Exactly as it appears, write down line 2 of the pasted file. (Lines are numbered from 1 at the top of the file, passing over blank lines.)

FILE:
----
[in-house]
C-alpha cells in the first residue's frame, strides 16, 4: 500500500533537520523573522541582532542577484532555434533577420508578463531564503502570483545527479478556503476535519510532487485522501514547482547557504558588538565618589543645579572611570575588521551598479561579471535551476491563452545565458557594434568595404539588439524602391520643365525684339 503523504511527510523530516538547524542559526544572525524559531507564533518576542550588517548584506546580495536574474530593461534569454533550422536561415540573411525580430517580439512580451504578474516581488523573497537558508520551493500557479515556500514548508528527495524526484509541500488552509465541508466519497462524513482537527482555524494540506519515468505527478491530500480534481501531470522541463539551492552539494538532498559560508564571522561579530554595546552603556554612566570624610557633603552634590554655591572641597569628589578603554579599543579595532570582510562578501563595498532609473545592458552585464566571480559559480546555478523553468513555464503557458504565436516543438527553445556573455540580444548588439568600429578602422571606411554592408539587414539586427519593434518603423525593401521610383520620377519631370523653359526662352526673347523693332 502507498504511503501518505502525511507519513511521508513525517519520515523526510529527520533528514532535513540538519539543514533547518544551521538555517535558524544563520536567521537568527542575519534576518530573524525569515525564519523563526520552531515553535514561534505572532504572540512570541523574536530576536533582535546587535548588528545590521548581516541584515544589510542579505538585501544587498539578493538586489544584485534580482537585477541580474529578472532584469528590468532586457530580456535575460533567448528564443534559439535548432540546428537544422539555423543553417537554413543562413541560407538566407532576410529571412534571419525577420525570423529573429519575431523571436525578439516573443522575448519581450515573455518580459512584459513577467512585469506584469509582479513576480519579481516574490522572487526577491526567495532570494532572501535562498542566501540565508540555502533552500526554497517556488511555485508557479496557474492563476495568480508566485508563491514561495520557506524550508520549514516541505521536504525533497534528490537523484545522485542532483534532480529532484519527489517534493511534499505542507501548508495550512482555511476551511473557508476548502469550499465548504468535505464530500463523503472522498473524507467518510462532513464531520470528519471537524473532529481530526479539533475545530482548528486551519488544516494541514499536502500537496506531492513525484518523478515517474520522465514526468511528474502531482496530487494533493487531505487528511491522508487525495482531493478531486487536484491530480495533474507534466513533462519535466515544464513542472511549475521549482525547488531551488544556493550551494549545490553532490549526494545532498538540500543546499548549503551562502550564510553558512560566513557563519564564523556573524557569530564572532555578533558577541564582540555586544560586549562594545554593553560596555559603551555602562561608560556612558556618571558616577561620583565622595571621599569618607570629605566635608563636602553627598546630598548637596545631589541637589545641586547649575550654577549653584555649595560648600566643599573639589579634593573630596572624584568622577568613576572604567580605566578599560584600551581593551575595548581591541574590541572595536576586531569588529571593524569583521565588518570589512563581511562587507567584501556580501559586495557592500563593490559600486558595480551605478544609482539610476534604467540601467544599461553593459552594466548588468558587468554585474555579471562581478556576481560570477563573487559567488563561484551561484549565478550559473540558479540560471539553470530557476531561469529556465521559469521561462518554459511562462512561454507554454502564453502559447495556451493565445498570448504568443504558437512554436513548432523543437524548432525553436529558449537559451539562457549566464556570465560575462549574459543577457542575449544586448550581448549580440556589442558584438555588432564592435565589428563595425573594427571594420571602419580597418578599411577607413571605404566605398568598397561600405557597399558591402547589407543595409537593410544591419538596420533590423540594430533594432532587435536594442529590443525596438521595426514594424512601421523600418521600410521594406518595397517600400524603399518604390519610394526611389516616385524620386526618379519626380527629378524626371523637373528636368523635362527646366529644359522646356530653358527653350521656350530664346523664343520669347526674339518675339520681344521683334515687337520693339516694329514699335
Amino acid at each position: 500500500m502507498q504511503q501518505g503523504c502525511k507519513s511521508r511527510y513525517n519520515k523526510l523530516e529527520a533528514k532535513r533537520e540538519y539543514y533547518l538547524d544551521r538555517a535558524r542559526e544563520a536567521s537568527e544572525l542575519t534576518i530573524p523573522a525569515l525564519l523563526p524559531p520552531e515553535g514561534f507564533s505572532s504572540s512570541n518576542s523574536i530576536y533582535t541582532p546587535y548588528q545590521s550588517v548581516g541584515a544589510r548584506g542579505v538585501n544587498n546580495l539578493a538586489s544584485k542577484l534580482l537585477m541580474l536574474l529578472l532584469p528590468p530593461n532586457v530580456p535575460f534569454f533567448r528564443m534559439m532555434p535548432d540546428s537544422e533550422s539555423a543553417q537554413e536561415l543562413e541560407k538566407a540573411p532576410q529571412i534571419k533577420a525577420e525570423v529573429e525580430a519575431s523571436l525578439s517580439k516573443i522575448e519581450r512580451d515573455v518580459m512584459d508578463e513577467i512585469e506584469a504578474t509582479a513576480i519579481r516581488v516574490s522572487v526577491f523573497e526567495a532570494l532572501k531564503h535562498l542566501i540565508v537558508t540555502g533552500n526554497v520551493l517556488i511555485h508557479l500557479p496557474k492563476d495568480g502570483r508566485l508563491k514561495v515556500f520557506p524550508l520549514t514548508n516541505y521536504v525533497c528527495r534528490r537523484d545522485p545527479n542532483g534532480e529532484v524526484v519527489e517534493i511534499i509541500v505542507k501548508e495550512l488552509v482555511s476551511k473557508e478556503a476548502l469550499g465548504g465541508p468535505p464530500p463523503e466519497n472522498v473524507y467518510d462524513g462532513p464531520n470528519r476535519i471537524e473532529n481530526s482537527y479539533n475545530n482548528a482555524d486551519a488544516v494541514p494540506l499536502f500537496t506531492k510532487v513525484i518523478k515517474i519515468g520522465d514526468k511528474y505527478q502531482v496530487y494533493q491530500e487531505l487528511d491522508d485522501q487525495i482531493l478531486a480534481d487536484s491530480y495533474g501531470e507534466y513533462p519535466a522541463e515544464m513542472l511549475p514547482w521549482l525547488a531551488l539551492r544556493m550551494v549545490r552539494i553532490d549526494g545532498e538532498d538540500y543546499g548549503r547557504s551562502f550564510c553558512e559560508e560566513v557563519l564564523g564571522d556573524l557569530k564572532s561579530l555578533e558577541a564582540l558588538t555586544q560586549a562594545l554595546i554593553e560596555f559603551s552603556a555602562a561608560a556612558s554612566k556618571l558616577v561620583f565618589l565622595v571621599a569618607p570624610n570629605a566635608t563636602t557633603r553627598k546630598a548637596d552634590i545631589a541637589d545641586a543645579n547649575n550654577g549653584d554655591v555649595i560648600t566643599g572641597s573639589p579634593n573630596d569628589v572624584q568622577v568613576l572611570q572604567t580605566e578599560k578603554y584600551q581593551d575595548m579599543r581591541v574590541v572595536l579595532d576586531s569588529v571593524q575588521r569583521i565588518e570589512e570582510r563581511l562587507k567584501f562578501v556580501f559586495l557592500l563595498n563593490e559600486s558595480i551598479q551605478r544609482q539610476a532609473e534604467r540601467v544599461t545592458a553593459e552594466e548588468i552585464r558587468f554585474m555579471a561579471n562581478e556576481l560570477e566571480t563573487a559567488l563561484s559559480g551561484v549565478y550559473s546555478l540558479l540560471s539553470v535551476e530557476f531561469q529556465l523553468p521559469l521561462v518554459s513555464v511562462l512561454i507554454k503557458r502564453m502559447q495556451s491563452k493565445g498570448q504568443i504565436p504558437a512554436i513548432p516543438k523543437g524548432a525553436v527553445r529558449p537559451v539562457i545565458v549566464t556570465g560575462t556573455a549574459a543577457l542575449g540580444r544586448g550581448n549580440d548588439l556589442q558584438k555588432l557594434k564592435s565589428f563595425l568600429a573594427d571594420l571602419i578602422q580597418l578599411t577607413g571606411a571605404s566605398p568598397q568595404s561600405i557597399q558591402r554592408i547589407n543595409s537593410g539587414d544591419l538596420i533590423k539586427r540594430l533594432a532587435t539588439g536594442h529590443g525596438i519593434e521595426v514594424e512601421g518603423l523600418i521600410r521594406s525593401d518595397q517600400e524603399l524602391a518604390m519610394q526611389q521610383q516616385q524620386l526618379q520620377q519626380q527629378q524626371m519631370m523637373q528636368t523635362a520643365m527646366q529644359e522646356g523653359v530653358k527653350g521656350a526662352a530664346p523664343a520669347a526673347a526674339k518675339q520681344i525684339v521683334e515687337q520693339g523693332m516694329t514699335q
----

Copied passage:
C-alpha cells in the first residue's frame, strides 16, 4: 500500500533537520523573522541582532542577484532555434533577420508578463531564503502570483545527479478556503476535519510532487485522501514547482547557504558588538565618589543645579572611570575588521551598479561579471535551476491563452545565458557594434568595404539588439524602391520643365525684339 503523504511527510523530516538547524542559526544572525524559531507564533518576542550588517548584506546580495536574474530593461534569454533550422536561415540573411525580430517580439512580451504578474516581488523573497537558508520551493500557479515556500514548508528527495524526484509541500488552509465541508466519497462524513482537527482555524494540506519515468505527478491530500480534481501531470522541463539551492552539494538532498559560508564571522561579530554595546552603556554612566570624610557633603552634590554655591572641597569628589578603554579599543579595532570582510562578501563595498532609473545592458552585464566571480559559480546555478523553468513555464503557458504565436516543438527553445556573455540580444548588439568600429578602422571606411554592408539587414539586427519593434518603423525593401521610383520620377519631370523653359526662352526673347523693332 502507498504511503501518505502525511507519513511521508513525517519520515523526510529527520533528514532535513540538519539543514533547518544551521538555517535558524544563520536567521537568527542575519534576518530573524525569515525564519523563526520552531515553535514561534505572532504572540512570541523574536530576536533582535546587535548588528545590521548581516541584515544589510542579505538585501544587498539578493538586489544584485534580482537585477541580474529578472532584469528590468532586457530580456535575460533567448528564443534559439535548432540546428537544422539555423543553417537554413543562413541560407538566407532576410529571412534571419525577420525570423529573429519575431523571436525578439516573443522575448519581450515573455518580459512584459513577467512585469506584469509582479513576480519579481516574490522572487526577491526567495532570494532572501535562498542566501540565508540555502533552500526554497517556488511555485508557479496557474492563476495568480508566485508563491514561495520557506524550508520549514516541505521536504525533497534528490537523484545522485542532483534532480529532484519527489517534493511534499505542507501548508495550512482555511476551511473557508476548502469550499465548504468535505464530500463523503472522498473524507467518510462532513464531520470528519471537524473532529481530526479539533475545530482548528486551519488544516494541514499536502500537496506531492513525484518523478515517474520522465514526468511528474502531482496530487494533493487531505487528511491522508487525495482531493478531486487536484491530480495533474507534466513533462519535466515544464513542472511549475521549482525547488531551488544556493550551494549545490553532490549526494545532498538540500543546499548549503551562502550564510553558512560566513557563519564564523556573524557569530564572532555578533558577541564582540555586544560586549562594545554593553560596555559603551555602562561608560556612558556618571558616577561620583565622595571621599569618607570629605566635608563636602553627598546630598548637596545631589541637589545641586547649575550654577549653584555649595560648600566643599573639589579634593573630596572624584568622577568613576572604567580605566578599560584600551581593551575595548581591541574590541572595536576586531569588529571593524569583521565588518570589512563581511562587507567584501556580501559586495557592500563593490559600486558595480551605478544609482539610476534604467540601467544599461553593459552594466548588468558587468554585474555579471562581478556576481560570477563573487559567488563561484551561484549565478550559473540558479540560471539553470530557476531561469529556465521559469521561462518554459511562462512561454507554454502564453502559447495556451493565445498570448504568443504558437512554436513548432523543437524548432525553436529558449537559451539562457549566464556570465560575462549574459543577457542575449544586448550581448549580440556589442558584438555588432564592435565589428563595425573594427571594420571602419580597418578599411577607413571605404566605398568598397561600405557597399558591402547589407543595409537593410544591419538596420533590423540594430533594432532587435536594442529590443525596438521595426514594424512601421523600418521600410521594406518595397517600400524603399518604390519610394526611389516616385524620386526618379519626380527629378524626371523637373528636368523635362527646366529644359522646356530653358527653350521656350530664346523664343520669347526674339518675339520681344521683334515687337520693339516694329514699335